She dropped him onto the ground, and walked out the door. He spent a few minutes getting reacquainted with humiliation and pain, a pair of old friends, before pulling himself off the ground, and slumping into the couch.

She suspected. She had to. Criminals were always paranoid, always suspicious, and those in charge more than anyone else. They lived outside of the law, which meant that they couldn’t trust anything. The law was the basis for all trust. The agreement that there were certain things you didn’t do. When you stepped out of that…

He took the package. No sign that it had been opened. She wouldn’t be able to feel it, he was sure. The website said that they needed to see it, or make direct skin contact, to be affected. He slowly opened the package, and stared at the tiny plastic tube within. The shining golden bullet rattled within, its weight reassuring.

He walked upstairs to the gun safe, and gently twisted the dial. Seventeen to the right, nineteen to the left, fifteen to the right. The ages of the first three victims. He turned the handle, and pulled it open.

The manila envelope went on top of the others. A few dozen of them, all stacked together, all unopened. And to one side, the speedloader. Designed for his service revolver. Five glittering bullets sat in the small wheel. He took out the plastic tube, and shook the sixth bullet onto his hand. He carefully lowered it into the empty space.

Six shots. A year’s saving and scraping to put them together, and he had six shots at her. It was the most he could hope to get. He could keep on saving, hoping to get more shots, but if a full chamber didn’t let him shoot her dead, he was unlikely to get a chance to reload. And today had been a reminder. Every day he delayed, every moment of cowardice, was paid for in the lives of innocent kids who got in over their head. Everything here was a reminder of that. The bullets, the money, even the combination. He took a deep breath, closed his eyes, and then stood up.

Was there even a point to the grand final gesture? You couldn’t change human nature. Even if he succeeded against all the odds and murdered that psychotic bitch, there would still be the power. There would still be the weak place. She would just be replaced.

But if you kept killing, if you murdered everyone who would take their place… Well, some men were wolves to other men. And look what happened to wolves.

He took out his revolver, and stared at it silently, holding the speedloader in his off-hand. He closed his eyes, and shifted his hands. There was a soft ringing sound as six normal bullets popped free of the chamber and landed on the ground. A smooth metal-on-metal sound as six golden bullets slid home. And with a flick of the wrist, it snapped shut.

They’d drop more than normal bullets. He’d done his best to simulate that, to practice for it, but there was only so much you could do. He’d just have to wing it.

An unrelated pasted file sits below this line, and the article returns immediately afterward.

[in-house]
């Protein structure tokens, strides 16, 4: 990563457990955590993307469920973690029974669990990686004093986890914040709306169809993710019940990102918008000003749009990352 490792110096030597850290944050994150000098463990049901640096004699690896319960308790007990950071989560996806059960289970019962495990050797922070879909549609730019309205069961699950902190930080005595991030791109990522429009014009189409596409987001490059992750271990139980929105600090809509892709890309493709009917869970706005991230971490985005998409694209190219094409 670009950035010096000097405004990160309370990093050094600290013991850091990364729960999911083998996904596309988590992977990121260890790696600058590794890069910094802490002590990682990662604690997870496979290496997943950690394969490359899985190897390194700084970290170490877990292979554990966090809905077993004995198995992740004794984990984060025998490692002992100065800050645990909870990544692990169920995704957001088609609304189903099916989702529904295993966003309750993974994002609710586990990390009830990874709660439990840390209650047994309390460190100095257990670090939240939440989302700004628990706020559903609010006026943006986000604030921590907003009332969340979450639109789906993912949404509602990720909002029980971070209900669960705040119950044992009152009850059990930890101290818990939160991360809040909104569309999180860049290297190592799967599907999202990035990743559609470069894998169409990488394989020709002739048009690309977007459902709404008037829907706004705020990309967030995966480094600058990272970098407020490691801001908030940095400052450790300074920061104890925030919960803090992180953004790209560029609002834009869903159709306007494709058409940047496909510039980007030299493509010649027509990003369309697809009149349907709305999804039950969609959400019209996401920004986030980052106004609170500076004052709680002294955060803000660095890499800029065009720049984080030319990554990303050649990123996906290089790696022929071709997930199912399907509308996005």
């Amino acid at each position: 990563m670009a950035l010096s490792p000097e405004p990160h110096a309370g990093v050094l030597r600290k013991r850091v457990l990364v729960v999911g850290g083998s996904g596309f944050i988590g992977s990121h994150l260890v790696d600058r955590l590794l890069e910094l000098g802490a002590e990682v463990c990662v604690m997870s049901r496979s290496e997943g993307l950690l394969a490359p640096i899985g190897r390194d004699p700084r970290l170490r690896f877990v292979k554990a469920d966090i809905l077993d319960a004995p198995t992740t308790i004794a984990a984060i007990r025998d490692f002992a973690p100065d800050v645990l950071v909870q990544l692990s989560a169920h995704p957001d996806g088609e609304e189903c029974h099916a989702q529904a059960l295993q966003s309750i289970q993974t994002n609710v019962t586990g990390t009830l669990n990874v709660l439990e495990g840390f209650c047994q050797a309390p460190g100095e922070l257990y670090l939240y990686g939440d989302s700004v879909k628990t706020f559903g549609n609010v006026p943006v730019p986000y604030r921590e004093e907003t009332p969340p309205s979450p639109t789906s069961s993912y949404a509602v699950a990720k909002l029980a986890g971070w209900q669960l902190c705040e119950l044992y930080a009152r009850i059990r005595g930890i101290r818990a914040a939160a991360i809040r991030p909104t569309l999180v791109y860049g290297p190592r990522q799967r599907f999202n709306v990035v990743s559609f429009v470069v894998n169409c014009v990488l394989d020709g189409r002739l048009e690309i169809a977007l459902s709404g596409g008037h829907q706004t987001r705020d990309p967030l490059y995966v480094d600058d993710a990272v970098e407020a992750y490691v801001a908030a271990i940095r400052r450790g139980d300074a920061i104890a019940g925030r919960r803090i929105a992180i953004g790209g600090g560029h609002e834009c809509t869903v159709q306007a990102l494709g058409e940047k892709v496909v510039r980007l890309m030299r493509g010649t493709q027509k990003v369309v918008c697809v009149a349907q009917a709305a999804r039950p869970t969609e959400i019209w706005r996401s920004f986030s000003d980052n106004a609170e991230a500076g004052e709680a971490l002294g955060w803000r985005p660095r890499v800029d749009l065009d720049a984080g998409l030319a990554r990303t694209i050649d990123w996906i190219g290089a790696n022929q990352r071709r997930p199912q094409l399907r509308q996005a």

Harris took a deep breath, and realized his hands were shaking. He set down the revolver on top of the gun safe, and walked into the kitchen. The sun was just peeking up from the horizon, bright golden light filling the kitchen. He stepped past the front door, and opened the fridge, looking at the disappointing contents. He considered ordering a pizza as he poured out a cup of burnt coffee, still steaming hot.

The front door let out a loud crunch. He spun and turned as the second kick tore it off its hinges. A figure, slim and feminine, stood in the doorway, framed by the bright sunlight. She was dressed in biker leathers and a motorcycle helmet, its visor closed. She took a step forward, her shoulders squared.

“Well,” said Harris. “I didn’t expect you’d come for me personally.” Then he moved. Threw the coffee at her, following up on the backswing by throwing the coffee cup at her face.

Detective Harris had watched a fair number of action movies. In an action movie, the protagonist moved as though they were a well-oiled machine. The true key to such movements was incessant practice. The sort of practice that had allowed him to reload the revolver with his eyes closed. The sort of practice that made him a good shot. The hundreds of hours of making sure his body knew exactly how to perform under pressure.

Detective Harris had not spent hundreds of hours throwing coffee cups, or coffee for that matter. The coffee splashed across the wall, the coffee cup hit the ground at the woman’s footsteps. She stared for a moment, and that was enough for Harris to run. Run for the gun.

It was what he’d read. All of the little affectations had rung a bell, and he’d looked up the old legends. The legends about the creature with the cottage-cheese face, the creature that rode a chariot and took away the eyes of those who saw it. The creature whose head was not attached solidly to its shoulders. The creature that feared the touch of gold.

He grabbed the gun, and spun back towards the kitchen. His aim adjusted as he realized she was already through the doorway from the kitchen, coming at him from his left.